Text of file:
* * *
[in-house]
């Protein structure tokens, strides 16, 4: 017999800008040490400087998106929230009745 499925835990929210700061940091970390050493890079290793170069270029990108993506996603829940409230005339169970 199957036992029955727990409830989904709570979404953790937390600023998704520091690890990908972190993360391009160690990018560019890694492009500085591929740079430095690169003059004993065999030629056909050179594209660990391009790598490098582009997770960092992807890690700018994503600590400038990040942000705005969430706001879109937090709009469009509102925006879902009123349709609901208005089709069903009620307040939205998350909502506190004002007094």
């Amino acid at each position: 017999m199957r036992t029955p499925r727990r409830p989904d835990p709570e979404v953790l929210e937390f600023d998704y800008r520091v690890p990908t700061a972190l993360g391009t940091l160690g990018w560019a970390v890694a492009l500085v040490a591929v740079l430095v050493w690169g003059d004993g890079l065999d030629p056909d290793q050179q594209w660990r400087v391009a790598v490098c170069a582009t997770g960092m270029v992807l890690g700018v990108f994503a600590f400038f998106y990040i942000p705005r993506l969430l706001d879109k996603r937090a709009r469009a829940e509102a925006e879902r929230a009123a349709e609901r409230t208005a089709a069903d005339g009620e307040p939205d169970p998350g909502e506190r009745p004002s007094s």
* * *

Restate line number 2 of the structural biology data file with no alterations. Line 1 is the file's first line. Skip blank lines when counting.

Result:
């Protein structure tokens, strides 16, 4: 017999800008040490400087998106929230009745 499925835990929210700061940091970390050493890079290793170069270029990108993506996603829940409230005339169970 199957036992029955727990409830989904709570979404953790937390600023998704520091690890990908972190993360391009160690990018560019890694492009500085591929740079430095690169003059004993065999030629056909050179594209660990391009790598490098582009997770960092992807890690700018994503600590400038990040942000705005969430706001879109937090709009469009509102925006879902009123349709609901208005089709069903009620307040939205998350909502506190004002007094």